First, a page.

Beavis and Butt-Head are geeks without the smarts. Without any smarts.
They know nothing -- except what they like. Either it's cool or it sucks. (They can be more specific. I didn't know until recently that when he records a commentary on a music video, Mike Judge says each comment in both characters' voices to see who'd say it funnier.) But by God, they're enthusiastic. Until it sucks. And they stay unenthusiastic until boobs, guns or explosions cross their TV screen.
We geeks can be a little too good at that.
Being a geek is so much about enthusiasm. Being aware of the details of what you like and why those details are neat. We can get tunnel-visioned into thinking I think this is neat, so everyone else should think this is neat. I've been guilty of that.
Maybe this other thing is a me-thing, but I've seen enough of my fellow geeks do it to think it's a more general geek thing: being unenthusiastic can make you less likely to accept others' enthusiasm. If I'm not enthusiastic about something, why is anyone else enthusiastic about it? And act ready to argue the point. Tell me I'm wrong. Except that I'm already right.
I remember a time years ago where I enthused about a certain female performer on a certain show a lot of you who are reading this have seen. Not naming the show or the performer; I don't need to in order to show the example+; all I need to say is that I find the performer seriously compelling and also seriously cute. Someone I know online -- an e-quaintence, you could say (I like that term) -- chimed in with (approximate quote) "I've never understood why anyone likes her." Translation: I don't find her compelling in any way. Why does anyone else? Translation of the translation: Mine's the only opinion that's right.
It's close to saying "This is stupid." Or, more simply, "This sucks." It makes the moment into an argument then immediately shuts that argument down. You don't get to be enthusiastic about this, because I'm not. Or, more simply (whoa I'm being reductionist right now), Why would you like this? No, don't answer that.
I only barely ever got into Law & Order. Being, to quote Harlan Ellison, "naturally out of sync with the rest of the universe," I didn't even sort-of-get-it until the end. I tried the show in the mid-'90s. Couldn't get into it. Tried Special Victims Unit its first season out of loyalty to Richard Belzer. Couldn't get into that: it aired Mondays, my longest, most complicated and deadline-filled days at the newspaper where I worked at the time: after that, I wasn't in the mood for rapists, abusers and murderers. (So sometimes I'd record the previous week's Whose Line Is It Anyway? and watch that Monday instead.) Saw enough of early Criminal Intent to see why people get into it, but didn't keep watching. I didn't even semi-regularly watch L&O until Season 19, and only then did I start to go OK...now I'm starting to get it. There's a kind of comfort to the patterns of that show, making the murder-mayhem perhaps a little easier to process, or the not-always-happy-endings of the show a little easier to handle. But it took me over a decade to have that lightbulb moment. But at least people let me have it. People didn't begrudge me it. I didn't get L&O geeks (and they do exist, I've seen them) asking me "Why don't you like it?"...and I didn't begrudge them their enjoyment of the show. I just didn't watch. I was absorbing other media, other stories.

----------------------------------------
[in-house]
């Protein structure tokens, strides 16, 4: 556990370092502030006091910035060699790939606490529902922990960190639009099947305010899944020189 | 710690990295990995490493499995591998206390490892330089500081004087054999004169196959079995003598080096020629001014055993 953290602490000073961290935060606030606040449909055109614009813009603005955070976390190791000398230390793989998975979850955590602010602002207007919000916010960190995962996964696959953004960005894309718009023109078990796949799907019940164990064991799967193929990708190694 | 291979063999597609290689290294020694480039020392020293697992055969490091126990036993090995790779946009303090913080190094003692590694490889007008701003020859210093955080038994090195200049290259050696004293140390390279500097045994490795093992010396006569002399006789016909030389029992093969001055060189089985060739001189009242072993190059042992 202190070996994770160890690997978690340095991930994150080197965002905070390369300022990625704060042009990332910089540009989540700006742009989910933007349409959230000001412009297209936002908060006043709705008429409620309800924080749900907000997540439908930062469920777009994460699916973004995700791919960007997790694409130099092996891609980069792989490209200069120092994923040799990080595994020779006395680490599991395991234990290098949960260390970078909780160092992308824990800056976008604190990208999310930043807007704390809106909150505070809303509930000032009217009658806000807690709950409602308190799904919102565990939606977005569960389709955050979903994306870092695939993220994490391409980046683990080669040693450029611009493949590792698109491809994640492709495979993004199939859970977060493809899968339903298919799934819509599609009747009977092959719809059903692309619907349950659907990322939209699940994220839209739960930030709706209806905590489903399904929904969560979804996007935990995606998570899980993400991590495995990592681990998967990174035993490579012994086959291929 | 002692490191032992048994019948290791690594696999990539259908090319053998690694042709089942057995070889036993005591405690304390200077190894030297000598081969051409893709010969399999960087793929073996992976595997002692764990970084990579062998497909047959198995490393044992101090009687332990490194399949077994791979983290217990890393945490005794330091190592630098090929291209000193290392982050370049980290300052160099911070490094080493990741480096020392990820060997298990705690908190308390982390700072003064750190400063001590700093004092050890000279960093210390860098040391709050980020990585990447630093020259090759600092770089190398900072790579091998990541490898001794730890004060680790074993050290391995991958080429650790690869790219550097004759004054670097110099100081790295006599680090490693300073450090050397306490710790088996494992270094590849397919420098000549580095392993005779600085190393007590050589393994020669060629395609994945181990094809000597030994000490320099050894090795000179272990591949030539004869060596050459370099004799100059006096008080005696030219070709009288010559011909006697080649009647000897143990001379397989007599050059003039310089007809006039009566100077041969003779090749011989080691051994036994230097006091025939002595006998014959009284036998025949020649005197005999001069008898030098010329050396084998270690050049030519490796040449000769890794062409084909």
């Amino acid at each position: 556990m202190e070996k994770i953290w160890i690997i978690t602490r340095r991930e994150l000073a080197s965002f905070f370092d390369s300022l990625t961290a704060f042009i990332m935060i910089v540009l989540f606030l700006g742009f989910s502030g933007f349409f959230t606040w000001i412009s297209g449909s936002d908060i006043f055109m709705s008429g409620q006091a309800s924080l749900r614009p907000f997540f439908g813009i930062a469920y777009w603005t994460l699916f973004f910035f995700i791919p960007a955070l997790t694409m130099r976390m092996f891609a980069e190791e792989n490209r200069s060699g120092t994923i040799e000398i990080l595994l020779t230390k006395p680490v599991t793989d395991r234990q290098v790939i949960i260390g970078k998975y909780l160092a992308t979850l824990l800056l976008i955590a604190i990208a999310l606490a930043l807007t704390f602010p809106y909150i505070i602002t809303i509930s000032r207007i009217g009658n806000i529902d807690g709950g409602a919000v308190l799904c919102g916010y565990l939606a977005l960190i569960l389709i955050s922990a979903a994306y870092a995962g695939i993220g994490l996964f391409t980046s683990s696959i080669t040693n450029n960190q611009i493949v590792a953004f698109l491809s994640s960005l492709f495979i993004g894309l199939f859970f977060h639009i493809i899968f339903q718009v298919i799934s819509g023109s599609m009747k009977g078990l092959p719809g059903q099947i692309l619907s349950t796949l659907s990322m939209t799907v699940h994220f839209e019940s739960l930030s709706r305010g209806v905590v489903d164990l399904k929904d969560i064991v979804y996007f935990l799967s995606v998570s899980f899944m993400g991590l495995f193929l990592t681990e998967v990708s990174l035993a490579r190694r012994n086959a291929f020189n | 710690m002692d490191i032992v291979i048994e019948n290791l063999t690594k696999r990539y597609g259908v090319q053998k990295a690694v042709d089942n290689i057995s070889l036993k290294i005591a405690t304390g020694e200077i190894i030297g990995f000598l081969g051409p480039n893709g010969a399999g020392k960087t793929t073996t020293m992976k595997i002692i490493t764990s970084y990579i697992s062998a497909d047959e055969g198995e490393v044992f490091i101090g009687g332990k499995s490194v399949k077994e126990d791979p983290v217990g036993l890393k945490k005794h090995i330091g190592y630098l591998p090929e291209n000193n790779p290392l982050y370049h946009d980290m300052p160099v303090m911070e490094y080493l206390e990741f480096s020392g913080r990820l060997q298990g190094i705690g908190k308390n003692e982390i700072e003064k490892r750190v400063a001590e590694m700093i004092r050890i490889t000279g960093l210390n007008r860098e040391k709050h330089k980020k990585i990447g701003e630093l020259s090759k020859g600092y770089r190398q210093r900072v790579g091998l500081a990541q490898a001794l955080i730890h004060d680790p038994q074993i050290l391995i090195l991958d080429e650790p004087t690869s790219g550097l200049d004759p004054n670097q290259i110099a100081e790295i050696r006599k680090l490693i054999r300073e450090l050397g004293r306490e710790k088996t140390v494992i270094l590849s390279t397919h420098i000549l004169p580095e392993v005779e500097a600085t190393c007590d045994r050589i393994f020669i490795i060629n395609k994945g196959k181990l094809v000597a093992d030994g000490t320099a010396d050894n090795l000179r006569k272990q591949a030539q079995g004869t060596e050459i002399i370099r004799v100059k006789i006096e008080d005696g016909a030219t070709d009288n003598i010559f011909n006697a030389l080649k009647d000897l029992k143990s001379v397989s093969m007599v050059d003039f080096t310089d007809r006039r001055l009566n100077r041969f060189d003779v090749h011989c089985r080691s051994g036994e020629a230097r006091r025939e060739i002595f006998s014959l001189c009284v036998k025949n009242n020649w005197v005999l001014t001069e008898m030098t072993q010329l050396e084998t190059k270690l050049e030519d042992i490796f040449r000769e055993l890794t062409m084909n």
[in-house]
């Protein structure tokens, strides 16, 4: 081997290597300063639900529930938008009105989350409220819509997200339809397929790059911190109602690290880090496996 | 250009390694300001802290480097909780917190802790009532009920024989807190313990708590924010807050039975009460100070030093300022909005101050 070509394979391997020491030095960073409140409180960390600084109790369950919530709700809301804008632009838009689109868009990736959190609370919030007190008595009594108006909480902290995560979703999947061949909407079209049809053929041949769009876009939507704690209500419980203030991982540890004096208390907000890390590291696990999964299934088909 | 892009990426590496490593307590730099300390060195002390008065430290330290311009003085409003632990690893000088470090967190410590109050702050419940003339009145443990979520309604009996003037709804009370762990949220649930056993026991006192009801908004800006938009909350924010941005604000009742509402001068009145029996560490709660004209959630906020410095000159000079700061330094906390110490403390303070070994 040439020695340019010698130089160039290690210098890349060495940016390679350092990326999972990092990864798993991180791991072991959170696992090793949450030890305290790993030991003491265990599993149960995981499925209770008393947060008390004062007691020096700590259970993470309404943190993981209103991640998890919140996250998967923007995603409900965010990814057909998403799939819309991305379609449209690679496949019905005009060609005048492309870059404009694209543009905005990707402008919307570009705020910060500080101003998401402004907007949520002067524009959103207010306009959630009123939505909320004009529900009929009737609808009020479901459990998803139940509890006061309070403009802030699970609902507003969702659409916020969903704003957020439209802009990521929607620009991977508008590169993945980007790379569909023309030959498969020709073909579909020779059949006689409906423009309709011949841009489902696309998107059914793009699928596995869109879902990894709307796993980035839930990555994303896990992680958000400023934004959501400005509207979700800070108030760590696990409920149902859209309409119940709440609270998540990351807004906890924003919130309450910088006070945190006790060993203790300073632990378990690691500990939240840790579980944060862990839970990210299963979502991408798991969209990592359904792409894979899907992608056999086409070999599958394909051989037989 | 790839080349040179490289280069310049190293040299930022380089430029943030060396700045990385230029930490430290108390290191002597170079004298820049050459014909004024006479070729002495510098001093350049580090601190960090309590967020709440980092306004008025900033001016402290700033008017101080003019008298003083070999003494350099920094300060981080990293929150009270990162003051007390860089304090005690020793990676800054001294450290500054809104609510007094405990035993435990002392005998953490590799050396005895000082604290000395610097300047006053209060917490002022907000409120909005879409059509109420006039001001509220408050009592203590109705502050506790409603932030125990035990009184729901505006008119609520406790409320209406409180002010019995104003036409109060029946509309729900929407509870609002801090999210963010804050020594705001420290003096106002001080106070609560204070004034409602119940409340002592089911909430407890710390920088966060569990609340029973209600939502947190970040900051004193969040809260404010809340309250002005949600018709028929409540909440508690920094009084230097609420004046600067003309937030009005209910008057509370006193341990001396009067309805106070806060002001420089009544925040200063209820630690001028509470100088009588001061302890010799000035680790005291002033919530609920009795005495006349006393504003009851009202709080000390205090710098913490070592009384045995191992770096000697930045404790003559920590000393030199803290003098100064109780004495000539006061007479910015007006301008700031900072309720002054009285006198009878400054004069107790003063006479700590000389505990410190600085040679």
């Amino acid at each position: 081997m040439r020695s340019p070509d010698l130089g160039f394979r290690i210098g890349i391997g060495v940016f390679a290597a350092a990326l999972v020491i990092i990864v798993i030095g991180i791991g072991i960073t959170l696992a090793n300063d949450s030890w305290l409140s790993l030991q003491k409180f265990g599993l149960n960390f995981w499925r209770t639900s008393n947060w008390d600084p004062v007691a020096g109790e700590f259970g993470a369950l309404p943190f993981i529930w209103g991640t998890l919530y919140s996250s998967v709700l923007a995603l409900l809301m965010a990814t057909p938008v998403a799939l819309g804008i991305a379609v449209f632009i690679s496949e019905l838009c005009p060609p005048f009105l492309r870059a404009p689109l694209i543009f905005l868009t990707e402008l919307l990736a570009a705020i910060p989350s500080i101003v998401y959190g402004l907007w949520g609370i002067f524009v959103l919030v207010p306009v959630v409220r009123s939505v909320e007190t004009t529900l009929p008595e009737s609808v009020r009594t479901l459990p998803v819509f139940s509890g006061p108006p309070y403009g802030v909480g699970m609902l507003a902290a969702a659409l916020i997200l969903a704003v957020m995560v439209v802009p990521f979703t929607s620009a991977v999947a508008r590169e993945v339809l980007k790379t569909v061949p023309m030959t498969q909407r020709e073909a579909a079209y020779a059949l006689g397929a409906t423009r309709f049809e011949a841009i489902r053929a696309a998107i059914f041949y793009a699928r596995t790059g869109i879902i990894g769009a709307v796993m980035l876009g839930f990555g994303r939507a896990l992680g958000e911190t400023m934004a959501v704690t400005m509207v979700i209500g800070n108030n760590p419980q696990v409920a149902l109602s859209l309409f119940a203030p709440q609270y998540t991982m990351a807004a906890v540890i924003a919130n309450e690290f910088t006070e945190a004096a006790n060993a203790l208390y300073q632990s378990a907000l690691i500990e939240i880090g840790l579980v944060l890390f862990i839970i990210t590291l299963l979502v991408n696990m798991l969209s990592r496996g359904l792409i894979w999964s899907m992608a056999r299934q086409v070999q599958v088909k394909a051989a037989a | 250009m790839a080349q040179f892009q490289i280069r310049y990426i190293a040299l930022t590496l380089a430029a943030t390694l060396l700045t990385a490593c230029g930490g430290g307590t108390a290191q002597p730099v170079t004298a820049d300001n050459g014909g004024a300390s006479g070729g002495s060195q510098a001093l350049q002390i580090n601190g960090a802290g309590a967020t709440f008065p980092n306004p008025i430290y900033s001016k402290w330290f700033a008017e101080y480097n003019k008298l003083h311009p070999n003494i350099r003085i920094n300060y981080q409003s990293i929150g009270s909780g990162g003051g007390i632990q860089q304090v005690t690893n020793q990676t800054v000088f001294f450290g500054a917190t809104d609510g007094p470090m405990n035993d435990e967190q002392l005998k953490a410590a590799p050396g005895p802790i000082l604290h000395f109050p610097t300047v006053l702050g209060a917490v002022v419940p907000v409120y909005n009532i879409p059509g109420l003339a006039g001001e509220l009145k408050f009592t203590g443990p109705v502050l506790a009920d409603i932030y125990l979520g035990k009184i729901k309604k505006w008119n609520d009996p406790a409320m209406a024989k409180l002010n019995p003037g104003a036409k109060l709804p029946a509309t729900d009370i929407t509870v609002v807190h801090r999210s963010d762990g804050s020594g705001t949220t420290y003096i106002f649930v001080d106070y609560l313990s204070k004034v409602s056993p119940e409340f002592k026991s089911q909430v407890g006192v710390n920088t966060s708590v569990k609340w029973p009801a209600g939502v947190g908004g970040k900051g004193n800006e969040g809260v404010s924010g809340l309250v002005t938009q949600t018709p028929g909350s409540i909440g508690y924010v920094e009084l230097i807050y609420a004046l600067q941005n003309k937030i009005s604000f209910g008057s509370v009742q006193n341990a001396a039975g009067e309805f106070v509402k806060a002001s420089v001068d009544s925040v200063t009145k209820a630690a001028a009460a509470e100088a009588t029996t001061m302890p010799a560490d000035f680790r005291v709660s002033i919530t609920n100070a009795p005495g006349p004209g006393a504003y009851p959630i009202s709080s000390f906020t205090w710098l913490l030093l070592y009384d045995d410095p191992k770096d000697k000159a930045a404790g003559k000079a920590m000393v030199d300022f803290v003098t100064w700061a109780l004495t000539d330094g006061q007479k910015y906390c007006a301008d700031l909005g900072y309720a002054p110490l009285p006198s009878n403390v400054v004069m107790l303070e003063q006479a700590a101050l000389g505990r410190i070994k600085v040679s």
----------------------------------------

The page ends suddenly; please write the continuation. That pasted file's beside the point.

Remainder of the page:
I also never got into or became a fan of (partial list) CSI, Blue Man Group, American Idol, mixed martial arts, most console games, Criminal Minds, cross-country running, wine making, wine drinking, or The Office. You may notice I don't talk about these things. You like them? I don't want it to seem like it's wrong for you to like them.
Geek Trivia, of course, collects a couple hundred geeks every two weeks. I'm no longer playing, but more often than not since I've stopped, I've hung out at the event. And I've listened in on conversations that get to dissing some of the shows and films that get Geek Trivia questions about them. I thought This will go from us being opinionated to us dismissing stuff. And the range of topics at Geek Trivia -- which can always be wider, as Cort and Fatboy are not into certain topics enough to make compelling questions about them, but it's still a wide range, trust me -- means there'll be plenty of stuff that's not various geeks' cup of tea. And I wonder if there's a floating sense of annoyance through the Kennedy School theater, where different cliques think THAT topic again? Why's anyone into that? It's boring. When it being a subject of a Geek Trivia trivia question suggests it's not boring at all to quite a lot of our fellow geeks, in that room and in our social circles. We're not liking something just to annoy you.
It's not all about you. No, simpler: it's not about you. We can act a little less like it is, please and thanks.
You can make the question "Why do you like something?" a compelling one. But I've seen too many geeks imply that the question really is Why would you like something? And that question? Far less compelling. I try not to ask that.
+ It's not Elisabeth Rohm from Season 1 of Angel. I never felt her character really fit in that show. Apparently she fit better into Law & Order. Again, not that I'd know...